There are obviously benefits to this type of circuit training for a fighter. Whilst not ideal, this is a massive step in the right direction when compared to lower levels.

4) S&C to improve power, along with a superior engine and the ability to display an undiminished level of strength and speed in the later rounds. 

This is pretty much the minimum level needed for adequate performance enhancement. Any legit Strength & Conditioning Coach can come in at this level whether they have previous experience of working with fighters or not. It’s much better to bring in a qualified S&C Coach with experience of training elite athletes from other sports yet no experience of training prize fighters, it would be a superior choice over an unqualified individual with several big names on his/her C.V./Resumé. 

Having the knowledge needed to improve athletic ability will cover 80-90% of performance needs, the remaining 10-20% comes with an increased knowledge of the physical attributes required for boxing.

5) S&C that is designed to not only improve athletic ability in general but also to identify physical issues in the individual that inhibit optimal performance. If these issues are not addressed then the training of tier 4 will not generate the level of results that could be achievable.

As with Level 4, plus training to improve the individual’s imbalances as well as performance enhancement. 

6) S&C to correct both physical and technical weaknesses.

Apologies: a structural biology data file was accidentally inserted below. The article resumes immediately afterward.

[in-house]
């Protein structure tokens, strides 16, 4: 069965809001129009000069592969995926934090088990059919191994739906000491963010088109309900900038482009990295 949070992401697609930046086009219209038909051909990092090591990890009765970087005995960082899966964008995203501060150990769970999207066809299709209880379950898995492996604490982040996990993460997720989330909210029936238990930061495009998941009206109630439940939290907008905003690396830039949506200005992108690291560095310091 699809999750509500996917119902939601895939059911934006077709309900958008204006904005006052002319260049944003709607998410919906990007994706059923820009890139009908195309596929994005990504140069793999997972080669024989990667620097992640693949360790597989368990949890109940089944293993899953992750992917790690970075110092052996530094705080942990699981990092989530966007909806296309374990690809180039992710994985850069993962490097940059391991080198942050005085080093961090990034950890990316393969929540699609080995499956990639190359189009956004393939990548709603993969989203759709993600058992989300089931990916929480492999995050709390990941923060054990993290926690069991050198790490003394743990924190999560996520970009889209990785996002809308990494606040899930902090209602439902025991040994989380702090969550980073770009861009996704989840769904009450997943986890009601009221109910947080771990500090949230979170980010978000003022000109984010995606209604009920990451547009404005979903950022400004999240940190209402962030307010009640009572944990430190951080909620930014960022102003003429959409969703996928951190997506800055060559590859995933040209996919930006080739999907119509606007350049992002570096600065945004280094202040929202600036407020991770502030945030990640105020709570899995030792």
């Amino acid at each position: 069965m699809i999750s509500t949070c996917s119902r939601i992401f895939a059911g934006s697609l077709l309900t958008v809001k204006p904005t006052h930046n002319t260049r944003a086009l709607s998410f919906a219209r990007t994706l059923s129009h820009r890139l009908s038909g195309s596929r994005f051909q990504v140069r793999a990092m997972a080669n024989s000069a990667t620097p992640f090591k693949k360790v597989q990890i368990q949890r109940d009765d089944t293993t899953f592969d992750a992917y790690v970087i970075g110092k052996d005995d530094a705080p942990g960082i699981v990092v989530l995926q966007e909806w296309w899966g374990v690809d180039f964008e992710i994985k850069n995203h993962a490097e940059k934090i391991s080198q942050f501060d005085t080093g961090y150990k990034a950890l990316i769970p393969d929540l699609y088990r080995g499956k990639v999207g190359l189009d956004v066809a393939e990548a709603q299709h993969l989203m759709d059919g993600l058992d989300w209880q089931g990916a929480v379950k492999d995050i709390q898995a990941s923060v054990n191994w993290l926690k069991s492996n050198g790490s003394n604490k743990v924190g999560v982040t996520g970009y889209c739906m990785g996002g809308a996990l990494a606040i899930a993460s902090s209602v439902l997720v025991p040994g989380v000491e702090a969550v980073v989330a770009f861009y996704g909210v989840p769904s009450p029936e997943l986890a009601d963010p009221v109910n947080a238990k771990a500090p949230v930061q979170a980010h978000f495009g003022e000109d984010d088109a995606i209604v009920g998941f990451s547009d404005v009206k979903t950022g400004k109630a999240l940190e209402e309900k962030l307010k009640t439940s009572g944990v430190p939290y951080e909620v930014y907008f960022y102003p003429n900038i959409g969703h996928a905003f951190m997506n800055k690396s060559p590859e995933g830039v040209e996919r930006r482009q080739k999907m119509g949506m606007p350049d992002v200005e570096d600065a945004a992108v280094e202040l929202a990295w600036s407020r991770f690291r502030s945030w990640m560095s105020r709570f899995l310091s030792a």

This level of S&C takes the ability to increase athleticism, i.e. make the boxer stronger and faster, combined with working on the individual differences (Level 5) that hold back the progress made from the standard performance training (Level 4), and adds to this S&C that corrects technical weaknesses. 

Some of these are not difficult to see and can be seen by the S&C Coach when viewing videos of training or actual competition. 

Much needs to be identified by the experienced eye of the boxing trainer in regards to which technique needs improving. Often an improvement in a technical aspect can be identified by the trainer but the fighter struggles to make the changes needed. 

Suitably selected exercises can go a long way in improving what the trainer is looking for. The key here is identifying these exercises and incorporating them into the boxer’s training at the most suitable stage in order to have the biggest positive impact. 

Now we will expand on Level 2, hopefully it goes a little way to helping ‘Old School’ boxing trainers understand the benefits of S&C for fighters.

The following is an Emanuel Steward interview with Mike Silver taken from Silver’s book ‘The Arc of Boxing: The Rise and Decline of the Sweet Science’.

“Many weight trainers and conditioners confuse the training techniques needed for boxing with the strength training needed for (American) football and other physical sports in which strength training has been utilised for many years.